Receipt: June 23, 2022
Acceptance: December 19, 2022
This essay, which accompanies the documentary “Suk’ B’anik,” is based on a case of theft settled by the so-called “ancestral Mayan law” in the municipality of Santa Cruz del Quiché, Guatemala, where more than 80% of the populace self-identify as Maya-K’iche’. The material seeks to deepen understanding of the collective reasoning and emotions that took place in the community trial of the case. In the face of the systemic weakness of the state’s justice system, in this region popular courts coordinated by local community mayors and supracommunal structures of ancestral authorities have become common to collectively try criminals or alleged criminals and to subject them to some form of corrective punishment.
These judicial proceedings are developed within their own cultural understandings, which frequently offer highly ritualized spectacular choreographies for local as well as wider consumption. That visuality, often accompanied by community video practices, gives the participants’ performance an intrinsic status in the interior of these judicial processes while reaffirming the structures of local power. In these collective scenarios, the individual bodies of those accused are exhibited and prosecuted by the local authorities in front of audiences that demand sanctions to drum out the wrongdoing perceived as being damaging to the community. This, in turn, acts as a metaphor of moral cleansing and reequilibrium of a social body processing its own conflicts. Just as in rites of passage or in the theater, the popular trials in these Maya-K’iche’ communities often invoke other times and spaces, including supernatural ones, that have a bearing on the effectiveness of the reorganizational message that at the same time reinforces their own constructions of identity.
Keywords: crime, indigenous law, Mayan law, social drama, Guatemala, maras, Quiche, conflict resolution, rite of passage, collaborative video
community justice and ritual spectacle: a case of mayan law in guatemala
This essay, which accompanies the documentary "Suk' B'anik," is based on a case of theft settled by the so-called "ancestral Mayan law" in the municipality of Santa Cruz del Quiché, Guatemala, where more than 80% of the populace self-identify as Maya-K'iche'. The material seeks to deepen understanding of the collective reasoning and emotions that took place in the community trial of the case. In the face of the systemic weakness of the state's justice system, in this region popular courts coordinated by local community mayors and supracommunal structures of ancestral authorities have become common to collectively try criminals or alleged criminals and to subject them to some form of corrective punishment. These judicial proceedings are developed within their own cultural understandings, which frequently offer highly ritualized spectacular choreographies for local as well as wider consumption. That visuality, often accompanied by community video practices, gives the participants' performance an intrinsic status in the interior of these judicial processes while reaffirming the structures of local power. In these collective scenarios, the individual bodies of those accused are exhibited and prosecuted by the local authorities in front of audiences that demand sanctions to drum out the wrongdoing perceived as being damaging to the community. This, in turn, acts as a metaphor of moral cleansing and reequilibrium of a social body processing its own conflicts. Just as in rites of passage or in the theater, the popular trials in these Maya-K'iche' communities often invoke other times and spaces, including supernatural ones, that have a bearing on the effectiveness of the reorganizational message that at the same time reinforces their own constructions of identity.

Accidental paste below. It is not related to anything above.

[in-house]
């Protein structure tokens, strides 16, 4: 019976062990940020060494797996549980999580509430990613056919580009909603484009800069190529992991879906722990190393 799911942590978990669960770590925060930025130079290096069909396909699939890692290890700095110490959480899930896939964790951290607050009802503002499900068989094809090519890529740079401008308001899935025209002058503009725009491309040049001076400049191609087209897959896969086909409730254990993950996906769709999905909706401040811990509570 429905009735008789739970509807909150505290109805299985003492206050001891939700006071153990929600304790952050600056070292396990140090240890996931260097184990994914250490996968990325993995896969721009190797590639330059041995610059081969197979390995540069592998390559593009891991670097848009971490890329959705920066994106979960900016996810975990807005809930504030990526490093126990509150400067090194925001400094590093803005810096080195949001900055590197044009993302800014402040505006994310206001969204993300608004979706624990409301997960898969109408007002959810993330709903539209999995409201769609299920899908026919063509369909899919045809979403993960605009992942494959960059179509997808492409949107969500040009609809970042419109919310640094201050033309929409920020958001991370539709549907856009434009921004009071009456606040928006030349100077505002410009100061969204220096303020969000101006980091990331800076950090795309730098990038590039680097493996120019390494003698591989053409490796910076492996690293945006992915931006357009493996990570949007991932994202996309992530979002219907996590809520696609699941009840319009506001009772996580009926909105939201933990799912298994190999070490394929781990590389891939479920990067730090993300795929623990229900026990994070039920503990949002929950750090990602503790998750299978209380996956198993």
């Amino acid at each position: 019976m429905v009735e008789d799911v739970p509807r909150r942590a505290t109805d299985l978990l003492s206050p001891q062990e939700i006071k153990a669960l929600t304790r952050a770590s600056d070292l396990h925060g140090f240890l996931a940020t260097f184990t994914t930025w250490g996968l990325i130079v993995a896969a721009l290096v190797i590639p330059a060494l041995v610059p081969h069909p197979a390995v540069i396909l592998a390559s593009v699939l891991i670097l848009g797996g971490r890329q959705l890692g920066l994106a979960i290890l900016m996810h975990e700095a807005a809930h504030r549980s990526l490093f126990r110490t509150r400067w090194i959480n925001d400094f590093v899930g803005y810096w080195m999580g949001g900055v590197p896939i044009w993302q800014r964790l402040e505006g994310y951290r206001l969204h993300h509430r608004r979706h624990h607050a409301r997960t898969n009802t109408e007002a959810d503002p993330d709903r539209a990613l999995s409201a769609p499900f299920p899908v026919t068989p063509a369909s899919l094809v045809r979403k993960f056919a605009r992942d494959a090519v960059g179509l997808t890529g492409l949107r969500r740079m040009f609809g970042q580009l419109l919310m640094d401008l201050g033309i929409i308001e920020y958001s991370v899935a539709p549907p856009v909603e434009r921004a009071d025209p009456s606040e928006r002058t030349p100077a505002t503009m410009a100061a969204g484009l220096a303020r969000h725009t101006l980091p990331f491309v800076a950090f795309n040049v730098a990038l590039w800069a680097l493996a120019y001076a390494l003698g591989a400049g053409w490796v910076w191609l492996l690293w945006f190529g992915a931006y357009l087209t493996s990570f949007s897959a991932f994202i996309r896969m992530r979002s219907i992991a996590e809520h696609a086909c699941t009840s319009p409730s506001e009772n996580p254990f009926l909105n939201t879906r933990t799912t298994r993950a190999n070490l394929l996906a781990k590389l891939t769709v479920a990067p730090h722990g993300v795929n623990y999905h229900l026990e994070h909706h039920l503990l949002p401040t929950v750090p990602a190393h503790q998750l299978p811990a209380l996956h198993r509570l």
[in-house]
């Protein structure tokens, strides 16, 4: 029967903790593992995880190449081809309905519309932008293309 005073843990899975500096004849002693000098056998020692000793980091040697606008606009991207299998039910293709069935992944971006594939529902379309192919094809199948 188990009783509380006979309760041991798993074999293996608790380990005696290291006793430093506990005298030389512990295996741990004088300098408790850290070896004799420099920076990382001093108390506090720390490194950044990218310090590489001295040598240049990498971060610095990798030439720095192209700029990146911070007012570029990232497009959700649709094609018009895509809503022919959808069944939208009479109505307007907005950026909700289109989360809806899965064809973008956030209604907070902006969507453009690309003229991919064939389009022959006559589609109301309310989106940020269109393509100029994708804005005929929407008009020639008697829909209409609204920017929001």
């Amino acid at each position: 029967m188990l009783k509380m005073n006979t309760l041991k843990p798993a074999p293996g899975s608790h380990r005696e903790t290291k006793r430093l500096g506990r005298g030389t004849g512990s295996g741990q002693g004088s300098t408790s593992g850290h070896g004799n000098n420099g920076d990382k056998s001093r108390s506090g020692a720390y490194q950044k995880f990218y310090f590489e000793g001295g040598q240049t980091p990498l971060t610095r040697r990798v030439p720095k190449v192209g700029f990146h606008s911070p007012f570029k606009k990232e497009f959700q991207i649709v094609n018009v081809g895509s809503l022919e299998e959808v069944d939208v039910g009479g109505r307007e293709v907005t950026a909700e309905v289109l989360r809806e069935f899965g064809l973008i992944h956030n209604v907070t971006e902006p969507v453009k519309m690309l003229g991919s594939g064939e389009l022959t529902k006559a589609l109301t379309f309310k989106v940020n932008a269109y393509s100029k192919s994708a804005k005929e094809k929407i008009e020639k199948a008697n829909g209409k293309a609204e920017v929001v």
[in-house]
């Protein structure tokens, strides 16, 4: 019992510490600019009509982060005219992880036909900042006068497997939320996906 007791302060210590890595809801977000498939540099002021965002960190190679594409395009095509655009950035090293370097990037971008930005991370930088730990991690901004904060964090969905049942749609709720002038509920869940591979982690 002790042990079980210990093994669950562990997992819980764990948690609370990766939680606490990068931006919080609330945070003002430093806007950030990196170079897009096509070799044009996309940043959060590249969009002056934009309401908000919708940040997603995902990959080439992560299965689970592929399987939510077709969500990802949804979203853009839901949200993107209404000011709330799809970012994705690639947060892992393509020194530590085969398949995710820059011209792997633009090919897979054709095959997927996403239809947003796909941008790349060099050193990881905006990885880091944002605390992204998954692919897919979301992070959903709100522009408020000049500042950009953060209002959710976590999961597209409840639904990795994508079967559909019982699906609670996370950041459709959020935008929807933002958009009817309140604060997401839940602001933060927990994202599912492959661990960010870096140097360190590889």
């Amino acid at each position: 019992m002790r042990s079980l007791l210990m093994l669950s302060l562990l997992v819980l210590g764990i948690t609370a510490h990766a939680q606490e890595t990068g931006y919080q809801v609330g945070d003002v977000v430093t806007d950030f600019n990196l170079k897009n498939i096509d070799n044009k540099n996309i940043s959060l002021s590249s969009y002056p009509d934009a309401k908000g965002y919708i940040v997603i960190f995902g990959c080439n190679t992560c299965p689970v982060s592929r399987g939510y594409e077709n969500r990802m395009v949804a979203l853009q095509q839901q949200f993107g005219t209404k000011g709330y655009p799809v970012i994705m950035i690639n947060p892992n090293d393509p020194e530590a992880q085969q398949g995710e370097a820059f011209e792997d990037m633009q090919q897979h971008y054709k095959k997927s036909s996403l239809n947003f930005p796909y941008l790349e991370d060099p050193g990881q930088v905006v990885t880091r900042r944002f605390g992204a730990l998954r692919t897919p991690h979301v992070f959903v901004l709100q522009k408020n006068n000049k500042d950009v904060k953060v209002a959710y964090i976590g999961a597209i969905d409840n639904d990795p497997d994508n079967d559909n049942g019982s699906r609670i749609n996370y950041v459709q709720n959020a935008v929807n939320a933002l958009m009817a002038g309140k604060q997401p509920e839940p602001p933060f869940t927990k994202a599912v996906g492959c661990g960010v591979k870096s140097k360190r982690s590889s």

Keywords: mayan law, indigenous law, Maras, crime, resolution of conflicts, collaborative video, social drama, rite of passage, Quiché, Guatemala.
In April 2018, I received a video recorded by Maya-Kakchiquel colleague Marta Matzir Miculax of the organization Uk'u'x be', who has accompanied ancestral authorities in the western highlands of Guatemala in matters of organization, research and promotion of indigenous practices and rights in the region. This material meticulously recorded the case of two men who had been prosecuted by the indigenous authorities of Santa Cruz del Quiché after being identified as the perpetrators of the theft of a neighbor's car. During the trial, it was revealed that both defendants belonged to the so-called maras violent criminal gangs.
Through this case, the material documented how several K'iche' communities with high levels of social violence, criminality and impunity were attempting to control criminal and anti-social behavior on a daily basis through their own legal system. In addition, it showed the constant use of video in the community to record such judicial processes in order to save evidence and educate other community members about the nature of local customary procedures. Finally, and in a broader sense, it left a trace of the ways in which these judicial practices provided them with greater autonomy in the face of a deeply racist and discriminatory non-indigenous nation-state that, through its public policies, had encouraged violent and highly punitive forms of conflict resolution in communities across the country.
It should be recalled that after the armed conflict in Guatemala (1960-1996), one of the most violent in the second half of the twentieth century in Latin America,1 the recomposition of the State was not accompanied by sufficient measures to solve social and criminal conflicts that multiplied with the withdrawal of the military forces that had established an important social control in large parts of the country, especially in the indigenous regions. In view of the summary and highly violent executions perpetrated during the concluded military confrontation, together with an almost non-operational justice system, some communities in the country opted for markedly punitive and spectacular forms of corporal punishment of persons accused of committing crimes in their localities. This situation resulted, from the signing of the peace agreement in 1996 until the beginning of 2000, in hundreds of public beatings and lynchings of alleged criminals without any kind of conflict resolution procedure by legally recognized authorities.2